Independent Scotland ‘will need own coronation’
A ceremony held in an independent Scotland would symbolise a future monarch’s role as King or Queen of Scots, the report argues.
The prospect of ceremonies both north and south of the Border when the Prince of Wales accedes to the throne was raised by three councils within the Kirk, which are examining the implications of independence.
The report suggests that after independence there would be a need to “devise an alternative coronation for offering the Scottish crown to a monarch”. It also calls on the Scottish Government to publish a draft constitution before the referendum date.
If the Kirk’s suggestion comes to pass, Scotland would see its first coronation since 1651, when Charles II was crowned at Scone Palace.
Last night, the Kirk said a coronation ceremony would reaffirm the Church’s firm commitment to the monarchy. It would also serve as a reminder of the obligations of the monarch to uphold Scottish religious life and traditions.
The co-author of the report, Dr Doug Gay, the principal of Trinity College, Glasgow University, said: “The historic central view of the Church is that any monarch is King or Queen of the Scottish people, not the nation of Scotland. They rule only with the consent of the people.
“The Church would be in support of a Scottish coronation to reflect this important role and to celebrate a unique relationship.”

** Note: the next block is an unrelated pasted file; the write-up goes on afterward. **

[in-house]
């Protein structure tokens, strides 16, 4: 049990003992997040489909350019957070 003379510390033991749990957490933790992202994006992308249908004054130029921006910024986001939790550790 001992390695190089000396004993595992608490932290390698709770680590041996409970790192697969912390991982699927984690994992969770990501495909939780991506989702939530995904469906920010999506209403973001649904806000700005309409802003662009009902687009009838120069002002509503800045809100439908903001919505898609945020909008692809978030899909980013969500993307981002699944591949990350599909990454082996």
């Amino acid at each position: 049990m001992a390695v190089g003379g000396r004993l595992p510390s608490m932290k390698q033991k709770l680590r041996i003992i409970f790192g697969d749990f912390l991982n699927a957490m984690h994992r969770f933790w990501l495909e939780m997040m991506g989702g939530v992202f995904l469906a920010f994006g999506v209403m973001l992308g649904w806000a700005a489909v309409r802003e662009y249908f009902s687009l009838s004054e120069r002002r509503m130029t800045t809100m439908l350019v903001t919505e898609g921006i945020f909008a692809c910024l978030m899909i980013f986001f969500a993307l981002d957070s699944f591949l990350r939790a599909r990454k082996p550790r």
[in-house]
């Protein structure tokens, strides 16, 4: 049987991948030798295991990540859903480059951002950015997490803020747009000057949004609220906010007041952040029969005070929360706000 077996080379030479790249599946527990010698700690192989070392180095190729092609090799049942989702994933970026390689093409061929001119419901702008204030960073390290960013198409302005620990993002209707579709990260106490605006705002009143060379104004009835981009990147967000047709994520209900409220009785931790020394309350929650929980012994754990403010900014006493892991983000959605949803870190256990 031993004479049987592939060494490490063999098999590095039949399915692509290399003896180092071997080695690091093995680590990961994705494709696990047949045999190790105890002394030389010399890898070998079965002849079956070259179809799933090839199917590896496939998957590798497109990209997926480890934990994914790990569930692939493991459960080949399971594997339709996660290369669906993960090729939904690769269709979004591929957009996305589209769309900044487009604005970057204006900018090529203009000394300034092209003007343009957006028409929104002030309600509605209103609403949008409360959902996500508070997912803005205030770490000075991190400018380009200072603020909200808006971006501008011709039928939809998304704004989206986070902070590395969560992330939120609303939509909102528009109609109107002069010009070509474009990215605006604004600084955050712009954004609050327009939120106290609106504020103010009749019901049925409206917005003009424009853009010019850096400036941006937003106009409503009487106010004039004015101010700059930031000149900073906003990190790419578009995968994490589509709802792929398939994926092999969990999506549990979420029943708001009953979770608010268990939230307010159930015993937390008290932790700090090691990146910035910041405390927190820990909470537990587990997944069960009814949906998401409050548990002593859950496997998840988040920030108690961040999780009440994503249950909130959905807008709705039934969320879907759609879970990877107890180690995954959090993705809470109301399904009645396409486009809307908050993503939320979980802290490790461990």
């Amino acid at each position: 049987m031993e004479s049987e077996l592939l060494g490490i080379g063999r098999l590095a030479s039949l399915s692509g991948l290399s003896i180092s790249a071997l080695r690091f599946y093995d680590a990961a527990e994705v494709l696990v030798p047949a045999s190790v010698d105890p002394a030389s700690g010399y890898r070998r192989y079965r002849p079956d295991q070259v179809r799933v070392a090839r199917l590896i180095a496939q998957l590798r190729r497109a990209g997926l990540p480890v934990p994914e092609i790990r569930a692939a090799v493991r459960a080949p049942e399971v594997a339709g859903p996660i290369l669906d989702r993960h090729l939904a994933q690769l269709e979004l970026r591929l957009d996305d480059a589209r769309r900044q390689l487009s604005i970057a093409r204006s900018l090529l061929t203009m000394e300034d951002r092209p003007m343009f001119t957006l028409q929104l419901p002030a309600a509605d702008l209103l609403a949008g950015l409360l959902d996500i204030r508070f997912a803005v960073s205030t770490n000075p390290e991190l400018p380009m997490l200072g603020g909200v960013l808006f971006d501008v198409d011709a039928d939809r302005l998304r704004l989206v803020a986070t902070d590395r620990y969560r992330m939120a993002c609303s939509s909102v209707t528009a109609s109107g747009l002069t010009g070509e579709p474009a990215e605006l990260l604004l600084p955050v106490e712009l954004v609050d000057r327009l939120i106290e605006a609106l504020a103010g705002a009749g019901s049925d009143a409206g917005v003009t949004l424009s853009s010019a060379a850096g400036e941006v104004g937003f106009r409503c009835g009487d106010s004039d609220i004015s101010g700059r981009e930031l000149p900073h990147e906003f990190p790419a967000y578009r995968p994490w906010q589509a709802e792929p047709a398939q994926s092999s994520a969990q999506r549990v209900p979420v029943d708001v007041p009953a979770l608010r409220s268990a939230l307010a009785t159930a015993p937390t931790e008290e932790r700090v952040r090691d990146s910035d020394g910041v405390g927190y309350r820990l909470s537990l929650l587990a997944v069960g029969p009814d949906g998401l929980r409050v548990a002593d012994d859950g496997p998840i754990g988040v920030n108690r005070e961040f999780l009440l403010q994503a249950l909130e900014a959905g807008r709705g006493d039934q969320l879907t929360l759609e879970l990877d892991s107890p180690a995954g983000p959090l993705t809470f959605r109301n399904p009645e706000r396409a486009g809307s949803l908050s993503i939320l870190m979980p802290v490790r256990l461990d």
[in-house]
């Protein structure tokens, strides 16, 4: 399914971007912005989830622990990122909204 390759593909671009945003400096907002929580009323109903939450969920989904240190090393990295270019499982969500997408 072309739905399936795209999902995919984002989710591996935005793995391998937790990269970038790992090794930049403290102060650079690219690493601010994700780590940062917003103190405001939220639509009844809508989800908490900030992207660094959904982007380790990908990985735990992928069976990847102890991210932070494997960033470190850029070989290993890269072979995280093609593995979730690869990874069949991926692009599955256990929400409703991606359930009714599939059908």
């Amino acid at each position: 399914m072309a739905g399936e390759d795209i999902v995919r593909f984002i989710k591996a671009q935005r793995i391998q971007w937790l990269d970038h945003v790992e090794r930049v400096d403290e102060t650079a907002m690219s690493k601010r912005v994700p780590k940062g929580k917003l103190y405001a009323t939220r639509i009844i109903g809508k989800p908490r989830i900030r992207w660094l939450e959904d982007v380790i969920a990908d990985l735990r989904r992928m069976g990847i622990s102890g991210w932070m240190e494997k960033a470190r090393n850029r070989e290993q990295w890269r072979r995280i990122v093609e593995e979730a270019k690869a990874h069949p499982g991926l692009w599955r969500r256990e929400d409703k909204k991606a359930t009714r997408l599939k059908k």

The Scottish Government last night welcomed the Kirk’s contribution to the debate, but pointed out that the Queen was head of state for many Commonwealth countries and there were no proposals to hold separate coronations for them.
The report from three bodies – the Church and Society Council, the Committee on Ecumenical Relations and the Legal Questions Committee – will be presented to the General Assembly of the Church of Scotland next month.
Unlike south of the Border where the Queen is head of the Church of England, the Church of Scotland is a self-governing religious organisation. This was enshrined in the 1689 Claim of Right, which the Kirk says must continue to be recognised in the event of independence.
There are, however, strong links between the monarch and the Kirk. When the Queen came to the throne in 1953, she took the Accession Oath to uphold Presbyterian government, doctrine and worship in Scotland at a meeting of the Privy Council.
Furthermore, the 1707 Act of Union guarantees for all time the “Reformed and Presbyterian polity of the Church of Scotland within the United Kingdom”.
Pro-UK campaigners argued that republican politicians on the Yes Scotland side of the constitutional debate would be angered by the thought of a massive royal celebration in Scotland.
But last night, Christine Grahame, the SNP MSP and prominent critic of the monarchy, appeared relaxed about the prospect of a Scottish coronation.
“I won’t be lining the Royal Mile with my flag,” she said. “But it is a matter for those who support the monarchy and I bow to democracy.”